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Preparing for an Influenza Pandemic: Personal Protective Equipment for Healthcare Workers everybody found the respirators, in particular, cramped or irritating too. You sweat with them, so that’s going to affect the compliance…. There were some [that were] very strange in their function and they looked funny and they felt funny and they smelt funny” (Yassi et al., 2004, p. 64). For PPE to be used in the consistent manner necessary in the event of pandemic influenza, healthcare workers must feel comfortable wearing the equipment while retaining the ability to adequately communicate with and effectively relate to their patients. PPE compliance has also been found to be inversely proportional to the amount of experience of the healthcare workers, and as discussed later in this chapter, physicians are often less compliant with PPE than nurses, students, and support staff. Helfgott and colleagues (1998) found that rates of PPE use decreased each year from first- to fourth-year residents, while Gershon and colleagues (1995) reported that hospital workers with fewer than 16 years of education complied more than those who had additional years of educational experience. Researchers are unsure of the reason behind this trend but have suggested a feeling of increased invulnerability as a possible explanation (Moore et al., 2005a). It is important for physicians and senior staff to comply with safety regulations, not only to protect themselves, but also to serve as a model for other staff members. FRAMEWORK FOR A CULTURE OF SAFETY Improving worker safety necessitates an organization-wide dedication to the creation, implementation, evaluation, and maintenance of effective and current safety practices—a culture of safety. An organization that has a functional and healthy safety culture is one in which all employees show a concern for safety issues within the infrastructure and act to maintain or update safety standards. Further, the organizational commitment to safety is evidenced by the organization’s policies, procedures, management support, and resources dedicated to safety, which include access to effective, appropriate, and state-of-the-art safety equipment. An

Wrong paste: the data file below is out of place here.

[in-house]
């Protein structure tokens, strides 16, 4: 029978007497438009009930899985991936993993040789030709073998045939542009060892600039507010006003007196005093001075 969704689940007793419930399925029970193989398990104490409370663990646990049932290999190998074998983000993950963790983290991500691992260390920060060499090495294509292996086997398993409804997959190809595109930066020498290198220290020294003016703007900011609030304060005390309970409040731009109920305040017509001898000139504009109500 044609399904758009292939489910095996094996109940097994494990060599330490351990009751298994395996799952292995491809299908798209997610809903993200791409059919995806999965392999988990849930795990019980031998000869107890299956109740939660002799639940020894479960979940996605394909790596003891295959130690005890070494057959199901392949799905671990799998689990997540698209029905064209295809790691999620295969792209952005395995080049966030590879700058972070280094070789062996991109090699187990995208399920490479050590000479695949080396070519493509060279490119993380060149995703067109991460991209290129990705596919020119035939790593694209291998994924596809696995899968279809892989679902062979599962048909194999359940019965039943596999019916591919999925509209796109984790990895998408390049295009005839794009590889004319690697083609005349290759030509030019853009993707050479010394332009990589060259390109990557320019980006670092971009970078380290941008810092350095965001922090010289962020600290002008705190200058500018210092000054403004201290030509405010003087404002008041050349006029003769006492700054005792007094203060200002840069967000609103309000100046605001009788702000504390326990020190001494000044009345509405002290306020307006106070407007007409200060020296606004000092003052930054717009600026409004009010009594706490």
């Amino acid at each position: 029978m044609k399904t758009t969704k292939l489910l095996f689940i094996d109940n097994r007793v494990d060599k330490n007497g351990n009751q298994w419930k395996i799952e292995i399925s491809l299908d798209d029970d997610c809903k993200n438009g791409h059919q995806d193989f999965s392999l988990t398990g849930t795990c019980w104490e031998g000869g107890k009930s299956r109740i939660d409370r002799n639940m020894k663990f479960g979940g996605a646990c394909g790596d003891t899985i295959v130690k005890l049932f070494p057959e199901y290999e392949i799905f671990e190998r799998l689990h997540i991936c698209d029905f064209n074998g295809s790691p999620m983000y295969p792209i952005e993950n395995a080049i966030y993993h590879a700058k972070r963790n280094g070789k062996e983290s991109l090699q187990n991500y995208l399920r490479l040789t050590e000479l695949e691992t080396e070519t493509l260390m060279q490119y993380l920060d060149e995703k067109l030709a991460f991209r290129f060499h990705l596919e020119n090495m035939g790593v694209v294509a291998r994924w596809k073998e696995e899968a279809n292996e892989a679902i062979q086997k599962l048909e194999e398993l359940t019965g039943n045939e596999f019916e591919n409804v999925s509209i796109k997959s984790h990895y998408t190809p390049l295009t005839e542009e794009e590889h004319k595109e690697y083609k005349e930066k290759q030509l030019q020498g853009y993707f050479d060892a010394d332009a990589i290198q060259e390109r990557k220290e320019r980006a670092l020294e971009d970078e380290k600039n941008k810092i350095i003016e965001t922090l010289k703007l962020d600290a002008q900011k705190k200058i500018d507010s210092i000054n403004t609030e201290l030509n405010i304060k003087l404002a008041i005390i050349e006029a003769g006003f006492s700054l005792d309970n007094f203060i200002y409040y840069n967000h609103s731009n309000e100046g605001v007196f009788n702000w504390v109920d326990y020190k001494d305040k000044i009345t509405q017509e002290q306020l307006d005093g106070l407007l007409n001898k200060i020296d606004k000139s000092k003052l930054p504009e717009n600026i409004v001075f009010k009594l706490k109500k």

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Preparing for an Influenza Pandemic: Personal Protective Equipment for Healthcare Workers institutional commitment to a culture of safety3 establishes systems, policies, and practices to ensure that safety is the highest priority of the organization. If need be, productivity or efficiency are willingly sacrificed in order to maintain safety (ECRI, 2005). This prioritization of safety has been carefully examined in industries, such as chemical and power plants, with a focus on achieving high-reliability organizations based on safety factors at the individual level (e.g., attitudes and training), micro-organizational level (e.g., management support, safety representatives, accountability), and macroorganizational level (e.g., communication, organization of technology and work processes, workforce specialization) (Hofmann et al., 1995). A positive work safety culture has been described as a just culture, a learning culture, a reporting culture, and a flexible culture (Reason, 1997). In the healthcare setting, a strong culture of safety has been shown to result in a higher rate of adherence to standard infection control precautions among employees, a decreased incidence of exposure mishaps in hospitals, and fewer workplace injuries among employees (Gershon et al., 1995, 2000). As noted in Chapter 1, standard and transmission-based precautions have been detailed by the Centers for Disease Control and Prevention. The infectious characteristics of the particular strain of influenza resulting in a pandemic will not be fully known until after the pandemic emerges. Consequently, infection control plans should be adaptable to the current knowledge of transmission and altered as additional information becomes available. Legal responsibility for employee PPE usage and adherence falls upon the employer. For example, OSHA standards and regulations regarding respiratory protection state that the employer is responsible for designing and implementing a respiratory protection program, monitoring and evaluating program effectiveness, and maintaining proper records regarding the program. Employers are also responsible for selecting the appropriate type of National Institute for Occupational Safety and Health (NIOSH)-certified respirators, making them available to employees at no charge, fit testing, cleaning, and storing them. Further, 3 Most of the empirical data discussed in the chapter involves measures that meet the definition of safety climate rather than safety culture. The term safety climate is also often used in studies on this issue to refer to workers’ perceptions of the importance of safety in their organization (Zohar, 1980). Safety climate has generally been measured by asking workers how they rate their organization’s commitment to safety and has been positively correlated with fewer occupational injuries and good safety performance in hospitals and in non-healthcare settings (Cohen and Cleveland, 1983; Isla Diaz and Diaz Cabrera, 1997; Gershon et al., 2000).